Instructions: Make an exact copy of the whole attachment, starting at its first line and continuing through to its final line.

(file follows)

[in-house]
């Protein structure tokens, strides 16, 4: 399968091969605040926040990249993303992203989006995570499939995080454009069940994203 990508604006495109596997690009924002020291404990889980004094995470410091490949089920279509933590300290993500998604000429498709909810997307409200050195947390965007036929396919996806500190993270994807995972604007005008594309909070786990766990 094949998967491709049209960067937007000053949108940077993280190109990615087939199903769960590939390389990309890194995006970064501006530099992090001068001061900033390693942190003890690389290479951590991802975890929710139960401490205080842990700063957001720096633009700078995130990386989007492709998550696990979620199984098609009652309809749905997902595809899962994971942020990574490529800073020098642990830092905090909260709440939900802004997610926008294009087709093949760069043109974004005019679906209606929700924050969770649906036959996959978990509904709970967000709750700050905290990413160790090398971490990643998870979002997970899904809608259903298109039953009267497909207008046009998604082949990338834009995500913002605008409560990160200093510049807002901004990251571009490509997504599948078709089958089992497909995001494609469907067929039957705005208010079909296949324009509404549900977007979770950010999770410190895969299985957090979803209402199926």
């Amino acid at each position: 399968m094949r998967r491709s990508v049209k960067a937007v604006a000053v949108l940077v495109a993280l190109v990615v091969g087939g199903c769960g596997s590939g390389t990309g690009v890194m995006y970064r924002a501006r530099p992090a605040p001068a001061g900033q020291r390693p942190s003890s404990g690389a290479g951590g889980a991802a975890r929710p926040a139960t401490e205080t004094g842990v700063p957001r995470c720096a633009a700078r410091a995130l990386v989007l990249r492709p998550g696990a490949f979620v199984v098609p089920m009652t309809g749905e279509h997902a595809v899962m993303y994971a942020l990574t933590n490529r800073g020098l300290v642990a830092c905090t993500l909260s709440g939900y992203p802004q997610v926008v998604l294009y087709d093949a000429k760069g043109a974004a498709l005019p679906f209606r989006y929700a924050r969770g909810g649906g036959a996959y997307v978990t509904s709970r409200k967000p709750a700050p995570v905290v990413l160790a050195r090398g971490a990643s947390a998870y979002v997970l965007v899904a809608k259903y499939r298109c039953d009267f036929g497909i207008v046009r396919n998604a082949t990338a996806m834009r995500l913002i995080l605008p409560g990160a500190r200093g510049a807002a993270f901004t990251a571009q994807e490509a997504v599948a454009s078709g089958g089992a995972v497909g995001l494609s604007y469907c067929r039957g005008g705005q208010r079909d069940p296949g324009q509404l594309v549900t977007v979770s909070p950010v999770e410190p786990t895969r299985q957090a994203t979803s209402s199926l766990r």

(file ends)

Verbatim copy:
[in-house]
């Protein structure tokens, strides 16, 4: 399968091969605040926040990249993303992203989006995570499939995080454009069940994203 990508604006495109596997690009924002020291404990889980004094995470410091490949089920279509933590300290993500998604000429498709909810997307409200050195947390965007036929396919996806500190993270994807995972604007005008594309909070786990766990 094949998967491709049209960067937007000053949108940077993280190109990615087939199903769960590939390389990309890194995006970064501006530099992090001068001061900033390693942190003890690389290479951590991802975890929710139960401490205080842990700063957001720096633009700078995130990386989007492709998550696990979620199984098609009652309809749905997902595809899962994971942020990574490529800073020098642990830092905090909260709440939900802004997610926008294009087709093949760069043109974004005019679906209606929700924050969770649906036959996959978990509904709970967000709750700050905290990413160790090398971490990643998870979002997970899904809608259903298109039953009267497909207008046009998604082949990338834009995500913002605008409560990160200093510049807002901004990251571009490509997504599948078709089958089992497909995001494609469907067929039957705005208010079909296949324009509404549900977007979770950010999770410190895969299985957090979803209402199926």
């Amino acid at each position: 399968m094949r998967r491709s990508v049209k960067a937007v604006a000053v949108l940077v495109a993280l190109v990615v091969g087939g199903c769960g596997s590939g390389t990309g690009v890194m995006y970064r924002a501006r530099p992090a605040p001068a001061g900033q020291r390693p942190s003890s404990g690389a290479g951590g889980a991802a975890r929710p926040a139960t401490e205080t004094g842990v700063p957001r995470c720096a633009a700078r410091a995130l990386v989007l990249r492709p998550g696990a490949f979620v199984v098609p089920m009652t309809g749905e279509h997902a595809v899962m993303y994971a942020l990574t933590n490529r800073g020098l300290v642990a830092c905090t993500l909260s709440g939900y992203p802004q997610v926008v998604l294009y087709d093949a000429k760069g043109a974004a498709l005019p679906f209606r989006y929700a924050r969770g909810g649906g036959a996959y997307v978990t509904s709970r409200k967000p709750a700050p995570v905290v990413l160790a050195r090398g971490a990643s947390a998870y979002v997970l965007v899904a809608k259903y499939r298109c039953d009267f036929g497909i207008v046009r396919n998604a082949t990338a996806m834009r995500l913002i995080l605008p409560g990160a500190r200093g510049a807002a993270f901004t990251a571009q994807e490509a997504v599948a454009s078709g089958g089992a995972v497909g995001l494609s604007y469907c067929r039957g005008g705005q208010r079909d069940p296949g324009q509404l594309v549900t977007v979770s909070p950010v999770e410190p786990t895969r299985q957090a994203t979803s209402s199926l766990r």